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October 21st, 2017, 05:18 PM  #1 
Newbie Joined: Oct 2017 From: cali Posts: 8 Thanks: 0  "Prove the following equation is an identity" I've always struggled with these kinds of problems, since there's so many kinds of ways to do it. Often, whenever I try to solve and prove identities, I end up nowhere. :/ So some tips and advice would be awesome. Last edited by skipjack; October 22nd, 2017 at 07:13 AM. 
October 21st, 2017, 05:46 PM  #2 
Global Moderator Joined: Oct 2008 From: London, Ontario, Canada  The Forest City Posts: 7,805 Thanks: 1045 Math Focus: Elementary mathematics and beyond 
Using $\sin2x = 2\sin x\cos x$: $$\sin^2 x=4\sin^2 \frac x2 \cos^2 \frac x2 \implies \sin^2 \frac x2 = \frac{\sin^2 x}{4\cos^2 \frac x2}$$ Using $\cos \frac x2 = \pm\sqrt{\frac{1 + \cos x}{2}}$ and a Pythagorean identity: $$\frac{\sin^2 x}{4\cos^2 \frac x2} = \frac{1  \cos^2 x}{2 + 2\cos x}$$ Divide top and bottom of $\frac{1  \cos^2 x}{2 + 2\cos x}$ by $\sin^2 x$: $$\sin^2 \frac x2 = \frac{\sin^2 x}{4\cos^2 \frac x2} = \frac{1  \cos^2 x}{2 + 2\cos x} = \frac{\csc^2 x  \cot^2 x}{2\csc^2 x  2\csc x\cot x}$$ 
October 21st, 2017, 06:40 PM  #3  
Newbie Joined: Oct 2017 From: cali Posts: 8 Thanks: 0  Quote:
The only identity I see that matches it is a powerreducing formula which gives me 1cos x over 2. Last edited by skipjack; October 22nd, 2017 at 07:26 AM.  
October 21st, 2017, 07:43 PM  #4  
Senior Member Joined: Sep 2015 From: USA Posts: 1,930 Thanks: 998  Quote:
$\left(\sin\left(2 \frac x 2\right)\right)^2 = $ $\left(2 \sin\left(\frac x 2\right)\cos\left(\frac x 2\right)\right)^2 = $ $4 \sin^2\left(\frac x 2\right)\cos^2\left(\frac x 2\right)$ Last edited by skipjack; October 22nd, 2017 at 07:28 AM.  
October 22nd, 2017, 01:14 AM  #5 
Newbie Joined: Apr 2017 From: Bhadohi, U.P., India Posts: 26 Thanks: 1  after writing the R.H.S. in terms of sin(x) and cos(x)
using the formula cos(2x) = 1  2(sinx)^2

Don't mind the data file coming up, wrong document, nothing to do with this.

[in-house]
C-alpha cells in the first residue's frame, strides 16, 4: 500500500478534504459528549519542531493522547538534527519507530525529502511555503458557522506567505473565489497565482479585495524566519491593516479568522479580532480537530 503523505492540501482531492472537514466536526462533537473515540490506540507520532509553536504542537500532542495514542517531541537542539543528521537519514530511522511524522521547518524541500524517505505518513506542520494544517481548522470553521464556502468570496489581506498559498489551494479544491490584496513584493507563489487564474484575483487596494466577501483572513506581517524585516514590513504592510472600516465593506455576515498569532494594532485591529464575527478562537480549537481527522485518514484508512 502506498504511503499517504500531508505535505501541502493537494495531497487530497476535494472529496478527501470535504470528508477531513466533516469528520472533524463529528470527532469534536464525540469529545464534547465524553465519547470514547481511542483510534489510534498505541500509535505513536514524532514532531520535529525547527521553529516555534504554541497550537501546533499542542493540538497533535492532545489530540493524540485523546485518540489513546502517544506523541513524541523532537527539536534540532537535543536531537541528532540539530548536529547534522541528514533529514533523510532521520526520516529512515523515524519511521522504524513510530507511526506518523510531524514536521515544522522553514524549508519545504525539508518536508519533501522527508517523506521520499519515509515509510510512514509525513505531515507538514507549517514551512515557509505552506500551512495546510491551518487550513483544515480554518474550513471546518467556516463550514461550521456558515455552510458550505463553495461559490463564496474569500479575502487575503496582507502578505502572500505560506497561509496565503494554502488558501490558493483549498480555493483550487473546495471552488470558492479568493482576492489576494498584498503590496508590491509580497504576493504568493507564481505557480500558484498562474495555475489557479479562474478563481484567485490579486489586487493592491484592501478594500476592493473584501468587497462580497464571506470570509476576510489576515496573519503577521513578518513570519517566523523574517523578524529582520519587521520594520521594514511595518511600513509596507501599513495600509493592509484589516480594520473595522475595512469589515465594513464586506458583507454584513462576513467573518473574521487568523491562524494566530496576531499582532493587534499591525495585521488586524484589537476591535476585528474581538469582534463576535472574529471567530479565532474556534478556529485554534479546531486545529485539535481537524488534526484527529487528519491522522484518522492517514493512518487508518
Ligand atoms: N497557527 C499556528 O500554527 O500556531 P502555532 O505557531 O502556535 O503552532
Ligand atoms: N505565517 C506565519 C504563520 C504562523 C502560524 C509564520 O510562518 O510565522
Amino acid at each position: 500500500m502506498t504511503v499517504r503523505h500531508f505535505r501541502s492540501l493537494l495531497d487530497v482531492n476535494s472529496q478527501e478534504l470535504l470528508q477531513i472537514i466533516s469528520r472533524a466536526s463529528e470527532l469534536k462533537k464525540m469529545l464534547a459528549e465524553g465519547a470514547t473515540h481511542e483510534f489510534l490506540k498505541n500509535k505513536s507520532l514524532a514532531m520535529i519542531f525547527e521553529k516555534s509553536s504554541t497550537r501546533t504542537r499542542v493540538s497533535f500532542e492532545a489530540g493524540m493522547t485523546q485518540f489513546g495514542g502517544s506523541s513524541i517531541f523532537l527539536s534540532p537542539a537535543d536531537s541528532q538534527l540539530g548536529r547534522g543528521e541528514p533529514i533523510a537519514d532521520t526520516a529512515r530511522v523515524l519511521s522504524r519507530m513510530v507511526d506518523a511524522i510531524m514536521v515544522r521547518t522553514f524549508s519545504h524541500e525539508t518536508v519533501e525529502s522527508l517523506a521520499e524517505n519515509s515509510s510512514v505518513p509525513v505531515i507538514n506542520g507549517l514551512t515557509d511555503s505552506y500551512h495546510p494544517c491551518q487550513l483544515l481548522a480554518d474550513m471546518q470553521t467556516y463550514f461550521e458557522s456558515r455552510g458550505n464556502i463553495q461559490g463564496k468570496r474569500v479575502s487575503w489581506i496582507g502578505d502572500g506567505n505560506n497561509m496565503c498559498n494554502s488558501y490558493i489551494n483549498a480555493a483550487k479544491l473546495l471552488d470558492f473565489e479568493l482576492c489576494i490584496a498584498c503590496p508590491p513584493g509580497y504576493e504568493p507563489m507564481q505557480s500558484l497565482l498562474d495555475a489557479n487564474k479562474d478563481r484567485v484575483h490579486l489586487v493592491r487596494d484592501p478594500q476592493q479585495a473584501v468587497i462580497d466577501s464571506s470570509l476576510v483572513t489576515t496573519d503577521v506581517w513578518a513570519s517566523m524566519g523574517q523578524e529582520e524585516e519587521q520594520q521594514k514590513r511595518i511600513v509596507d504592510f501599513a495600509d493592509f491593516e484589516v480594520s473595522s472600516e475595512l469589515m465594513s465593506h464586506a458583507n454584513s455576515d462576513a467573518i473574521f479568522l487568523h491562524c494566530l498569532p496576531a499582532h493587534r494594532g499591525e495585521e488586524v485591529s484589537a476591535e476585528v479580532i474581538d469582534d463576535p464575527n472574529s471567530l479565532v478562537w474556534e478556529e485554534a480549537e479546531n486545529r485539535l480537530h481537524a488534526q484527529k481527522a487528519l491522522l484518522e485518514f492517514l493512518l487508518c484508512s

October 22nd, 2017, 04:34 AM  #6 
Global Moderator Joined: Oct 2008 From: London, Ontario, Canada  The Forest City Posts: 7,805 Thanks: 1045 Math Focus: Elementary mathematics and beyond 
$\displaystyle \sin^2 \frac x2 = \frac{1  \cos x}{2} \cdot \frac{1 + \cos x}{1 + \cos x} = \frac{1  \cos^2 x}{2 + 2\cos x} = \frac{\csc^2 x  \cot^2 x}{2\csc^2 x  2\csc x\cot x}$

October 22nd, 2017, 05:20 AM  #7  
Senior Member Joined: Jun 2015 From: England Posts: 820 Thanks: 243  Quote:
For an equation in x, like you have An identity has the same value or result, or is true for all x or for every x. An equality has the same value or result, or is true for some x but not for every x. So to prove that an equation is an identity you aim is to prove that it holds good for every value of x. So $\displaystyle {x^2}  4 = 0$ is true for some values of x and is an equation but $\displaystyle {\left( {x  4} \right)^2} = {x^2}  8x + 16$ is true for all values of x so is an identity Does this help? Last edited by studiot; October 22nd, 2017 at 05:23 AM.  
October 22nd, 2017, 08:34 AM  #8 
Global Moderator Joined: Dec 2006 Posts: 18,951 Thanks: 1599 
In both of greg1313's solutions, there's a sign error in the final step. Note that these solutions are easier to find by starting with the rather complicated righthand side of the original equation and seeking to simplify it. The righthand side of the original equation has removable discontinuities where $\cos x$ = 1, so the original equation isn't, strictly speaking, an identity. 
October 22nd, 2017, 12:31 PM  #9  
Newbie Joined: Oct 2017 From: cali Posts: 8 Thanks: 0  Quote:
I do have 1 more question though, looking at my sheet, I can't really figure out how 1cos^2x over 2+2cosx equals the right side of the equation.  
October 22nd, 2017, 12:45 PM  #10 
Senior Member Joined: Sep 2015 From: USA Posts: 1,930 Thanks: 998  

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